Stammering with severe overt symptoms

If your stammering symptoms are severe, you are likely to frequently fail to get your messages across fast enough and clearly enough to successfully communicate what you want to say, and you may frequently elicit negative responses from listeners. Such experiences can be traumatizing, and as a result, you may well also regularly experience debilitating anxiety and stress when you need to speak and where you anticipate that you will stammer.

If your experiences are like this, the highest priority is to reduce the severity of your symptoms to the point where they no longer prevent successful communication and no longer elicit negative listener responses. The easiest and quickest way to reduce the severity of your stammering symptoms is to start by learning to use a “fluency shaping” technique called “Orchestral Speech”

In common with all fluency shaping techniques, if you use it correctly, Orchestral Speech will substantially reduce the frequency with which you block and will substantially reduce your overt secondary symptoms. However, it will not reduce your underlying fear of blocking. Nevertheless, by making your blocks less frequent and by making your secondary symptoms less severe, it can provide you with a valuable window of opportunity during which you can then start to tackle the root causes of your stammering—through developing a better understanding of the disorder.

Orchestral Speech helps greatly with getting the first few phrases out when you first start speaking to someone. It is also excellent for reading aloud, for giving talks and lectures in situations where there is time-pressure and in situations where you already know exactly what you want to say. But because it requires you to focus on maintaining your intended forward flow of speech, it can be harder to employ in conversations where the subject matter is complicated and where you need to choose your words more carefully. So, once you’ve learned to use Orchestral Speech, we recommend you learn a block-modification technique called the Jump for use in such situations.

The Jump provides you with an easy method to get re-started when you find yourself blocking on a sound or word. In comparison to Orchestral Speech, the Jump allows you to take your time. However, it only works well for mild stammering, hence the need to start off with a fluency shaping technique if your stammering is severe.

Alongside learning to employ these two techniques, it will be useful for you right from the start, to begin working your way through the Understanding Stammering module.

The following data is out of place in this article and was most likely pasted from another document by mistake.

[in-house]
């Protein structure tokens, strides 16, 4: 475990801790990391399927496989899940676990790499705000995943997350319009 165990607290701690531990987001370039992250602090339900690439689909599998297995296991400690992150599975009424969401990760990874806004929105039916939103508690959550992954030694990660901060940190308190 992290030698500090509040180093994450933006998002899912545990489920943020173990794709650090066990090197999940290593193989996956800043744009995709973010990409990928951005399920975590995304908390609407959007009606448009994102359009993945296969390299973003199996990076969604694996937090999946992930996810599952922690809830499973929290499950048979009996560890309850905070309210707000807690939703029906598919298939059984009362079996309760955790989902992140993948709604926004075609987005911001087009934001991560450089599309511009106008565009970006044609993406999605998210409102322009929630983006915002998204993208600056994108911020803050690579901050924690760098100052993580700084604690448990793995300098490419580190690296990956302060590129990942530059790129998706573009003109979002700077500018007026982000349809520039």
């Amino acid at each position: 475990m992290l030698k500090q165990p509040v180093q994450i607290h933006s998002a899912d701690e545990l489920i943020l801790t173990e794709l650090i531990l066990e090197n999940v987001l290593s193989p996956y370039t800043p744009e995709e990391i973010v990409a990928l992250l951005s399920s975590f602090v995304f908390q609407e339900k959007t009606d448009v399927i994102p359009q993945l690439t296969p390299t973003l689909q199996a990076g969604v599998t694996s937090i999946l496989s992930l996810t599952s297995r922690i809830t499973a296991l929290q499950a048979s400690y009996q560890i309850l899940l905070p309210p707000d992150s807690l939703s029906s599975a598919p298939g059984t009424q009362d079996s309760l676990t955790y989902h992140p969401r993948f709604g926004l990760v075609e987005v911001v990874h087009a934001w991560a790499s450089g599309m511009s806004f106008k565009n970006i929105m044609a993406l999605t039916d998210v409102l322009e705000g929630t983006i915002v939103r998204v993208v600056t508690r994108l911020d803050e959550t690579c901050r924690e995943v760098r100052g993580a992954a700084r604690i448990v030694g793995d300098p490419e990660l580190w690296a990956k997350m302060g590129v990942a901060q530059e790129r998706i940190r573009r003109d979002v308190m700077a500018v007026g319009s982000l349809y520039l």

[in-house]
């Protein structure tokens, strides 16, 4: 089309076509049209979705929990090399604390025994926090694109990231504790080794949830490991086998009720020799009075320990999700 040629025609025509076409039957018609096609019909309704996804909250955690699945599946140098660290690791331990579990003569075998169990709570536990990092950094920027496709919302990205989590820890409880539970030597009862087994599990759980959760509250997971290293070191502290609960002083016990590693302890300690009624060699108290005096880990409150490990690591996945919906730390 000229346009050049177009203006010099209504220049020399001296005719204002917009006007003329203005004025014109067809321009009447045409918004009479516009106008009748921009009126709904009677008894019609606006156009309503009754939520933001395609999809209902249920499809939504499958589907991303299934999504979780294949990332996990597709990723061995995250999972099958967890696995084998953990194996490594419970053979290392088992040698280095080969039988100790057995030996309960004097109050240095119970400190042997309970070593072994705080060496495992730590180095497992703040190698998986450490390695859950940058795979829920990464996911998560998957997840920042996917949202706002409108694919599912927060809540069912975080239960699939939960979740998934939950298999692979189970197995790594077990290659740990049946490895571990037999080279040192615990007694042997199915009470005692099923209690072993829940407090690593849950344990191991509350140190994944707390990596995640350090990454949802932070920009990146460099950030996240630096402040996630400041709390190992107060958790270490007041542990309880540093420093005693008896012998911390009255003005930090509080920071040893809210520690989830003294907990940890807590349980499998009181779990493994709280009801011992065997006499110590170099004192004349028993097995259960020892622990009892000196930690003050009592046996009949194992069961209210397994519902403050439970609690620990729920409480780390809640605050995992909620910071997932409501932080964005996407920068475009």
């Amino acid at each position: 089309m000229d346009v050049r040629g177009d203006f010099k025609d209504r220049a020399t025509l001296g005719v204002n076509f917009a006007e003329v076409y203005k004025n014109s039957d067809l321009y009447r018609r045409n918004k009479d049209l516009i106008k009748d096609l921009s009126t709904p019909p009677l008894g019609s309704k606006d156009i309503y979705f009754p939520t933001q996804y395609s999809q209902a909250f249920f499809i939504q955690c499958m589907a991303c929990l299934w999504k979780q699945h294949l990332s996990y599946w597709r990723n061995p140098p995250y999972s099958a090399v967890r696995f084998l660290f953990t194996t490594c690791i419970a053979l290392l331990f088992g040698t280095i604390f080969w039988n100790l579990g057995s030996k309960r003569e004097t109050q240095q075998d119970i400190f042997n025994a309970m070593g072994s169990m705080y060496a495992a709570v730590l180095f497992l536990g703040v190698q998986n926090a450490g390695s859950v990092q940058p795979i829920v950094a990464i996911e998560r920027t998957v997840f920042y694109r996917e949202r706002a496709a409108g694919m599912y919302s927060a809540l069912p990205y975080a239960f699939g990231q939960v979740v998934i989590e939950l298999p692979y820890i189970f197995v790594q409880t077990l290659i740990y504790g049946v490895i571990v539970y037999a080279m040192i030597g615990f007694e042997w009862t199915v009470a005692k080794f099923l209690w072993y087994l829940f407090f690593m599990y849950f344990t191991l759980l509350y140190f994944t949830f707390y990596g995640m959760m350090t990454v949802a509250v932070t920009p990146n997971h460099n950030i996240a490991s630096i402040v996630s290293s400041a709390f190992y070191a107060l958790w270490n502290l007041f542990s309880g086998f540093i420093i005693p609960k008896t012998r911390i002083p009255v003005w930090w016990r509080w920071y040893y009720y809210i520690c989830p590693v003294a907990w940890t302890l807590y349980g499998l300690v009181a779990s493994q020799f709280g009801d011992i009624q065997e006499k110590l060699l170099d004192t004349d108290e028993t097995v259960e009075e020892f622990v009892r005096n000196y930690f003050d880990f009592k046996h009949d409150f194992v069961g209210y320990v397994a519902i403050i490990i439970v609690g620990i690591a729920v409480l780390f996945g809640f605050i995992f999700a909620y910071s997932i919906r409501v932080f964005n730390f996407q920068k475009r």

In summary, if your stammering is characterized by severe overt symptoms, we suggest working through the practical modules of the course in this order…

  1. Orchestral Speech
  2. The Jump
  3. Integrating Orchestral Speech and the Jump 
  4. Mindfulness & Cognitive Therapy

In addition to (alongside) these 4 modules, we suggest that you also work your way through as much of the Understanding Stammering Module as you can.

Before starting we suggest that you download the Stammering Checklist. You can access the modules and the checklist directly from the buttons below.

It is a good idea to print the checklist out so you can use it to keep track of what you have covered as you work through the course.

You can work through the course in your own time, moving forward at a rate that is best suited to you. If there are any bits that you find particularly difficult, you can go over them again and again, to ensure you have properly understood them.

If you get stuck, if you can’t understand something, or if you find that one or other of the techniques is not working for you, please do email us to explain what the problem is. It may well be that we have failed to explain something adequately. If so, your feedback will help us to remove any ambiguity or confusion in the text. Whatever the problem, we will do our best to help. Depending on how practical it is (in terms of time and numbers of people requesting help), we may be able to discuss some issues directly with you, over Skype or Zoom. But we cannot guarantee that this will always be possible.


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